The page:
Barracks were made of tar paper and wood full of knot holes.
Japanese American residents created gardens and parks throughout the camp. Merritt Park is in the process of being excavated and restored.
The cemetery at Manzanar

Visiting Manzanar and reading Farewell to Manzanar by Jeanne Wakatsuki Houston (and her husband James D. Houston), whose family lived there for several years gave us a real sense of what these people of Japanese descent endured for 3 ½ years.

The author's name is listed on a display of all the internees at Manzanar.

3) On a lighter note, the Museum of Western Film History (donation $5.00) is a small, artifact-packed museum that highlights the over 400 films and numerous TV shows that have been filmed in the Lone Pine area. For years, the Alabama Hills area west of town, with the Sierra Nevada mountains behind them, served as the setting for Westerns and even sci-fi movies, from silent movies in the 1920s and 1930s to Iron Man in 2008—almost 100 years of film history!

Lots of TV shows were filmed in this area.

The museum has a 15-minute movie that details many of the movies and movie stars who were filmed in the area, riding horses, driving fast cars, or fighting aliens. We enjoyed exploring all the memorabilia, and highly recommend this quick stop if you visit Lone Pine (thank you, Amy, for this recommendation).

Hank assists the Lone Ranger and Tonto.
Cindy attempts to ride (or rob) the stagecoach.

4) The biggest highlight of our time in Lone Pine was visiting the Alabama Hills Recreation Area (free). It’s shocking to me to realize that after a combined 124 years of living in California (between the two of us), neither of us had ever been to this beautiful place. In fact, I had never even heard of the Alabama Hills until about three years ago, when we watched a YouTube video of a couple heading to Alaska (see Mortons on the Move Go North Episode 4). Their first stop was the Alabama Hills! What? Where?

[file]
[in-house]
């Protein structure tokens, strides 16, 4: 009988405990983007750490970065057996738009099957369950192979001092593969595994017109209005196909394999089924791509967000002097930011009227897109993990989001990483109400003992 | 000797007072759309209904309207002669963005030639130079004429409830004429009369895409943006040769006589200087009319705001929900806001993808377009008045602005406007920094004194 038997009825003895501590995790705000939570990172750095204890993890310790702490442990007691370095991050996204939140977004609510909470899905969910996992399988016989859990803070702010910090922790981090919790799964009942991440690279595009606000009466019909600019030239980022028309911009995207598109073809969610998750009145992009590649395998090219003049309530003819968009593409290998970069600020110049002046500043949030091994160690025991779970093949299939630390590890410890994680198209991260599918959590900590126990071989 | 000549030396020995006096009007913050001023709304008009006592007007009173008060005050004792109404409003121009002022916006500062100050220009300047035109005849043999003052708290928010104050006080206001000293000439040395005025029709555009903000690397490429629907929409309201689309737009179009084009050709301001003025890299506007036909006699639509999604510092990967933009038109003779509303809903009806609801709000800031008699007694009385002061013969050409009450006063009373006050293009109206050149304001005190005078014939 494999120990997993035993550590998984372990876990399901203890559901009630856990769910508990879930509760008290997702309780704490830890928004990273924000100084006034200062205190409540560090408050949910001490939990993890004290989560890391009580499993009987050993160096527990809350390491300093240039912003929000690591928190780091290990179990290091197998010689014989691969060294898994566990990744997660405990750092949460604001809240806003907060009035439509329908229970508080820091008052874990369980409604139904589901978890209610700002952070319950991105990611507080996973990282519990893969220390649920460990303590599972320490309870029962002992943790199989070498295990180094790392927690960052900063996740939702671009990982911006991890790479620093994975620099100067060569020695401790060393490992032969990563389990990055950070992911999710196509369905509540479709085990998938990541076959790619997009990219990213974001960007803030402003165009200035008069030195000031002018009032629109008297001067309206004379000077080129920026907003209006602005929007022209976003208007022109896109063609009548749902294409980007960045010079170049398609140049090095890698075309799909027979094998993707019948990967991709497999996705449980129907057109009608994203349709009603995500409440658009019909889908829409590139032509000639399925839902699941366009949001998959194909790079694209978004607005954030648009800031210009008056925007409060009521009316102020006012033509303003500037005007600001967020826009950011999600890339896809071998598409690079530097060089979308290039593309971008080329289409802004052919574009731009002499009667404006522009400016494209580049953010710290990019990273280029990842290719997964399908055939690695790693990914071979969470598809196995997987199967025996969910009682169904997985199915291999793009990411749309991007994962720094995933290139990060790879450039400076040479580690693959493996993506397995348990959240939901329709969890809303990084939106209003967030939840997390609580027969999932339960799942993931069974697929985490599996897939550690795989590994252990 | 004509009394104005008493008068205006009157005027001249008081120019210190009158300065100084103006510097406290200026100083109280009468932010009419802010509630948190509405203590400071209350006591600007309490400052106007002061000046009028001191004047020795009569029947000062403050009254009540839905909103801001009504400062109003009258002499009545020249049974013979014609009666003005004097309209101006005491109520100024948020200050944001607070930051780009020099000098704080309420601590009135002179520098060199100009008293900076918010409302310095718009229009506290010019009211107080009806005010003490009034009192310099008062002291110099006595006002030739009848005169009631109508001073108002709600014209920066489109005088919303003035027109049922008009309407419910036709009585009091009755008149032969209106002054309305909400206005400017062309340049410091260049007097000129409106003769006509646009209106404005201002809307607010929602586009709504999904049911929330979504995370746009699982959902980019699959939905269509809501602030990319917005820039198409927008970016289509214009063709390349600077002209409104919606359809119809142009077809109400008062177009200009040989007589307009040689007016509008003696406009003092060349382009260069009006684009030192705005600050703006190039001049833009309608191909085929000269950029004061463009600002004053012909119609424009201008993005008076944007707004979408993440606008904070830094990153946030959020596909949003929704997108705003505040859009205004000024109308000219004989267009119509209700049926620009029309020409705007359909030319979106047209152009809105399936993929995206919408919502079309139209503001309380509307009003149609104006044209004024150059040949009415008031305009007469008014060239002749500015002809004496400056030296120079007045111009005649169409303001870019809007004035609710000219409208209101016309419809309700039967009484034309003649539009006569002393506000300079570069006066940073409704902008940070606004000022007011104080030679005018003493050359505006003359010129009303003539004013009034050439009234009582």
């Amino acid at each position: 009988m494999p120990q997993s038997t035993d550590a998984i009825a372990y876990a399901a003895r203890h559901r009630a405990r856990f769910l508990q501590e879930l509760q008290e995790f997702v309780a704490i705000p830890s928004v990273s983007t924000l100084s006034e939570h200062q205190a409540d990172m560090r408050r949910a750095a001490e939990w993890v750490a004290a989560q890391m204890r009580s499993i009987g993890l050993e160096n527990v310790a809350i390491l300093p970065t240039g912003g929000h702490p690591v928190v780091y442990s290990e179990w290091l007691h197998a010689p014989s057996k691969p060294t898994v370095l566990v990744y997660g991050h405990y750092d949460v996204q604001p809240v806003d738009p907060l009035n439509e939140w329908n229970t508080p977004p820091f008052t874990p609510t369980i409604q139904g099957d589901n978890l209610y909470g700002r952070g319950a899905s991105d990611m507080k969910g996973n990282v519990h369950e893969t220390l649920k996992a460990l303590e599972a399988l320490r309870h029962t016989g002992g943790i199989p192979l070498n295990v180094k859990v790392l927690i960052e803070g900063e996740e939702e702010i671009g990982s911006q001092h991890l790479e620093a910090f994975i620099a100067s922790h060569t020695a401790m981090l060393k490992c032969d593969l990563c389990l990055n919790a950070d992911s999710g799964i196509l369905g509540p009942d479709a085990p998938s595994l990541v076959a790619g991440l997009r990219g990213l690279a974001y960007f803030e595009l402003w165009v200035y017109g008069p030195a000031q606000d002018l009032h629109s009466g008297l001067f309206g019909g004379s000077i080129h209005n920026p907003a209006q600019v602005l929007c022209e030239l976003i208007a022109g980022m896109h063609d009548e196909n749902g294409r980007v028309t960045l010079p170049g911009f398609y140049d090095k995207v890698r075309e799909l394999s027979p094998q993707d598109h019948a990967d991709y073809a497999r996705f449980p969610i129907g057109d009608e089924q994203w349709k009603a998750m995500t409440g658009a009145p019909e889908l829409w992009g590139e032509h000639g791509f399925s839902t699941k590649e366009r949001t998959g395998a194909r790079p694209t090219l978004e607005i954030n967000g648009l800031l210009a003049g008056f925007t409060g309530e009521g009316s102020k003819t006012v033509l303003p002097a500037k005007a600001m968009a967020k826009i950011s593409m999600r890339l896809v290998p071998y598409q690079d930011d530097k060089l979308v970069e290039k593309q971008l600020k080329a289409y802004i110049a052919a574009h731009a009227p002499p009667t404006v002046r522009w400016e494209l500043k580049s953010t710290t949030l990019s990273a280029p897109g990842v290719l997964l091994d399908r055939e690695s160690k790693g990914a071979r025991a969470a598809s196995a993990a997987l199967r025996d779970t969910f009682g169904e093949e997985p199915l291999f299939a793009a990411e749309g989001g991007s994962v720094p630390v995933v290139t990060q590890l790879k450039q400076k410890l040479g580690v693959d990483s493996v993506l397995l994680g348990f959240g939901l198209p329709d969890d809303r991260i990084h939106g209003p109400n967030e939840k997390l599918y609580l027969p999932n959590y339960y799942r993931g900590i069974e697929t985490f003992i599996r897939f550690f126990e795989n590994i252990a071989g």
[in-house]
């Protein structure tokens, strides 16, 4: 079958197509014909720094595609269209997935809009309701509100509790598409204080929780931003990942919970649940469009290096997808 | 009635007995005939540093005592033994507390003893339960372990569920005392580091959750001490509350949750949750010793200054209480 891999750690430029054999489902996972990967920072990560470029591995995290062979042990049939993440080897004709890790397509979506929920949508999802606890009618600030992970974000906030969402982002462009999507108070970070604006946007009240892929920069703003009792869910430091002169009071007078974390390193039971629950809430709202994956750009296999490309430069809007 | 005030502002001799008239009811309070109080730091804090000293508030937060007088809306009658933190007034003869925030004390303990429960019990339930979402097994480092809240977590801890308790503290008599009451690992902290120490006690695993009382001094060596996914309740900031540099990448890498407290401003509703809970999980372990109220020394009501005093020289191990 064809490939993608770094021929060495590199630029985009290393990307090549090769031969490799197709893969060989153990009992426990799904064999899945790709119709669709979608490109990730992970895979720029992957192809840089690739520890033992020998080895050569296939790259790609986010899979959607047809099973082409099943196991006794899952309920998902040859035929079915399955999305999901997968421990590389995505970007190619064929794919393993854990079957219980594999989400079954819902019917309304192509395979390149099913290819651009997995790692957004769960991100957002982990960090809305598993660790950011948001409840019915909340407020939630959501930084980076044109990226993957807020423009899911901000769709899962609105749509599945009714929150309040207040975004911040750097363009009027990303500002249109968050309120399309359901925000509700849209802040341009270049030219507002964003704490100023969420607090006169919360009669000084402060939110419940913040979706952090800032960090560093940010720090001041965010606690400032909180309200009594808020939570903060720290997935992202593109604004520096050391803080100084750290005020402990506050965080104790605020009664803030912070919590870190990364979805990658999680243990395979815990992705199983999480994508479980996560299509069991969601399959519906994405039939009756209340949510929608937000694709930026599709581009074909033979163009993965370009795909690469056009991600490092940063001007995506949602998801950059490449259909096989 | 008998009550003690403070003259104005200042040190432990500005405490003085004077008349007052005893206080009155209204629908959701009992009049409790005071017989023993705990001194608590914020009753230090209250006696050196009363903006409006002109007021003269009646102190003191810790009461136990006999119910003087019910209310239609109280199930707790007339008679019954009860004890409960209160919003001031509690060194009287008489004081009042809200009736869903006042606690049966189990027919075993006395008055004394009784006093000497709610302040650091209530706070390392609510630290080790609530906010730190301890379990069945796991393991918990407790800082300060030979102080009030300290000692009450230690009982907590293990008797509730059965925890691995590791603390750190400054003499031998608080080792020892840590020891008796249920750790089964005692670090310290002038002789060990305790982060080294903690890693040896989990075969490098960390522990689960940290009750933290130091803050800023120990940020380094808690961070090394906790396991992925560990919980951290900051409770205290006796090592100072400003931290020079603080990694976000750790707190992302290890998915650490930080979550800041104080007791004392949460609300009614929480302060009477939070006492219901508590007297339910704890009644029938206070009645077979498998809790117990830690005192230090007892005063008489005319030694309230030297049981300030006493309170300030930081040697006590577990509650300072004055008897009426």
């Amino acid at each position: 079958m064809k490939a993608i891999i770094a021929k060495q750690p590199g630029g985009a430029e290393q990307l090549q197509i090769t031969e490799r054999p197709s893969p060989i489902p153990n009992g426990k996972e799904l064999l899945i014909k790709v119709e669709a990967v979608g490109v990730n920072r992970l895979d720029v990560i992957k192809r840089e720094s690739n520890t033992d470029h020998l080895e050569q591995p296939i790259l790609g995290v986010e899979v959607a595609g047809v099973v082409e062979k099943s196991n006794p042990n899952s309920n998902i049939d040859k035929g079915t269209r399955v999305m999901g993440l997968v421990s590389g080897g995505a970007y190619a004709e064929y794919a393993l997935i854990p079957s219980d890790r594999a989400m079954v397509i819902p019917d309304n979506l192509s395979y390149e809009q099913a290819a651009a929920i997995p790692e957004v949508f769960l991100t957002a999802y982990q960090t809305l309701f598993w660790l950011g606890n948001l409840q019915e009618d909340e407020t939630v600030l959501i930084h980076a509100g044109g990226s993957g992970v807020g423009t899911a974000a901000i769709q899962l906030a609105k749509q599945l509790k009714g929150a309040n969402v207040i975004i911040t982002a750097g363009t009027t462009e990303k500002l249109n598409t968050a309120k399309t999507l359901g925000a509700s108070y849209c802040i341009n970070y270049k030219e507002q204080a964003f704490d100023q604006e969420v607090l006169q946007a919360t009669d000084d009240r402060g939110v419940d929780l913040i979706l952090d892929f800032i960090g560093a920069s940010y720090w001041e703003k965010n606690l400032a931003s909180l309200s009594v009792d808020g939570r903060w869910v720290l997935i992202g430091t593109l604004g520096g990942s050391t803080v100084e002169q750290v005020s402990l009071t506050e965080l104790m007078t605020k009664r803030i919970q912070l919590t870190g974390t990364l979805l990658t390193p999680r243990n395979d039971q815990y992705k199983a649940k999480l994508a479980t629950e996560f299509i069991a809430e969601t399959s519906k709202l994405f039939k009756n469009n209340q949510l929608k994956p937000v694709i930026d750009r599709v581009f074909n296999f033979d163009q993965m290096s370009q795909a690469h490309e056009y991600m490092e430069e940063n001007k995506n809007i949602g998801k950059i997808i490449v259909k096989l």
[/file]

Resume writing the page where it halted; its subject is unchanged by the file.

The Alabama Hills are not located in Alabama, but a few miles west of Lone Pine, California. These hills are unique formations of rounded rocks and eroded hills between the Sierra Nevada mountains and the Owens Valley. Located on BLM land, this recreation area consists of lots of dirt roads, a few marked trails, and as much boulder-hopping as you would like. These hills are the reason that over 400 movies have been filmed in this area.

In the morning, we hiked to and around the Mobius Arch, an easy 1-mile hike that gives views of the mountains, the valley, and lots of baby arches. There are apparently over 200 arches in the Alabama Hills, though it would take a ton of work to find them all.

The Mobius Arch perfectly frames the mountains in the background.

Just before sunset we raced back to try to capture some alpenglow in the Alabama Hills—barely made it for a few shots.

Though we didn’t see much wildlife on this phase of the trip, it was still a very enjoyable—and beautiful–start to our Eastern Sierra exploration! All this in a day-and-a-half! 

Though we didn't make it to the Ancient Bristlecone Pine Forest on this trip, this tree near Mt. Whitney reminded us of those very ancient trees.

4 thoughts on “Eastern Sierra–Exploring Lone Pine, CA”

  1. I enjoy reading this blog. It is a way for me to see through your eyes a beautiful part of our country! Thank you so much for sharing.
    Love, your cousin, Phyllis Brown